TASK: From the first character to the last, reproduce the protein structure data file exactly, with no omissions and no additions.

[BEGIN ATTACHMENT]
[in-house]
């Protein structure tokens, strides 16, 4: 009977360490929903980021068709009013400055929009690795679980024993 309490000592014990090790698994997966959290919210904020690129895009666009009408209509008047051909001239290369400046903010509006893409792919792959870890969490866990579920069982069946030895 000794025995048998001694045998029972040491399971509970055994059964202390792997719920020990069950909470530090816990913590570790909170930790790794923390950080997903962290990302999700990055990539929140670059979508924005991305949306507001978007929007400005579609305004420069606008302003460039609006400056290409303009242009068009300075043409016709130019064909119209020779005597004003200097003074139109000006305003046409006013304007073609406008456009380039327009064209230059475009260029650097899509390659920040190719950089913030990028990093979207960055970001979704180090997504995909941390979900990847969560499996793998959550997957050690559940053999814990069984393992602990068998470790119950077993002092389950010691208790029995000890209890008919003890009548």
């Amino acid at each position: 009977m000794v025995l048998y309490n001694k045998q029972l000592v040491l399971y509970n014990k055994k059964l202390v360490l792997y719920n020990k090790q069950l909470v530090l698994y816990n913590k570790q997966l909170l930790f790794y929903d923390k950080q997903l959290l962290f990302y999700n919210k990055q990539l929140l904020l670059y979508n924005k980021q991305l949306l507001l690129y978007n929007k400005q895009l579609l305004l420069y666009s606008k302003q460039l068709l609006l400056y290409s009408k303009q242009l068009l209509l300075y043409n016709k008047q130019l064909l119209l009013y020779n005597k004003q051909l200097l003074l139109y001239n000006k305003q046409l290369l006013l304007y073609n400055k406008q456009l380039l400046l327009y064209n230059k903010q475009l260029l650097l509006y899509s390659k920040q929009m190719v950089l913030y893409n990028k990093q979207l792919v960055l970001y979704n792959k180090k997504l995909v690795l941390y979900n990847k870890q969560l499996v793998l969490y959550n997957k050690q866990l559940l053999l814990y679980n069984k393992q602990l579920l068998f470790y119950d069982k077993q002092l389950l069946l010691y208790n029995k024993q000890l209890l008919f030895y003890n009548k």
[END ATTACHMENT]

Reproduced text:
[in-house]
């Protein structure tokens, strides 16, 4: 009977360490929903980021068709009013400055929009690795679980024993 309490000592014990090790698994997966959290919210904020690129895009666009009408209509008047051909001239290369400046903010509006893409792919792959870890969490866990579920069982069946030895 000794025995048998001694045998029972040491399971509970055994059964202390792997719920020990069950909470530090816990913590570790909170930790790794923390950080997903962290990302999700990055990539929140670059979508924005991305949306507001978007929007400005579609305004420069606008302003460039609006400056290409303009242009068009300075043409016709130019064909119209020779005597004003200097003074139109000006305003046409006013304007073609406008456009380039327009064209230059475009260029650097899509390659920040190719950089913030990028990093979207960055970001979704180090997504995909941390979900990847969560499996793998959550997957050690559940053999814990069984393992602990068998470790119950077993002092389950010691208790029995000890209890008919003890009548």
């Amino acid at each position: 009977m000794v025995l048998y309490n001694k045998q029972l000592v040491l399971y509970n014990k055994k059964l202390v360490l792997y719920n020990k090790q069950l909470v530090l698994y816990n913590k570790q997966l909170l930790f790794y929903d923390k950080q997903l959290l962290f990302y999700n919210k990055q990539l929140l904020l670059y979508n924005k980021q991305l949306l507001l690129y978007n929007k400005q895009l579609l305004l420069y666009s606008k302003q460039l068709l609006l400056y290409s009408k303009q242009l068009l209509l300075y043409n016709k008047q130019l064909l119209l009013y020779n005597k004003q051909l200097l003074l139109y001239n000006k305003q046409l290369l006013l304007y073609n400055k406008q456009l380039l400046l327009y064209n230059k903010q475009l260029l650097l509006y899509s390659k920040q929009m190719v950089l913030y893409n990028k990093q979207l792919v960055l970001y979704n792959k180090k997504l995909v690795l941390y979900n990847k870890q969560l499996v793998l969490y959550n997957k050690q866990l559940l053999l814990y679980n069984k393992q602990l579920l068998f470790y119950d069982k077993q002092l389950l069946l010691y208790n029995k024993q000890l209890l008919f030895y003890n009548k």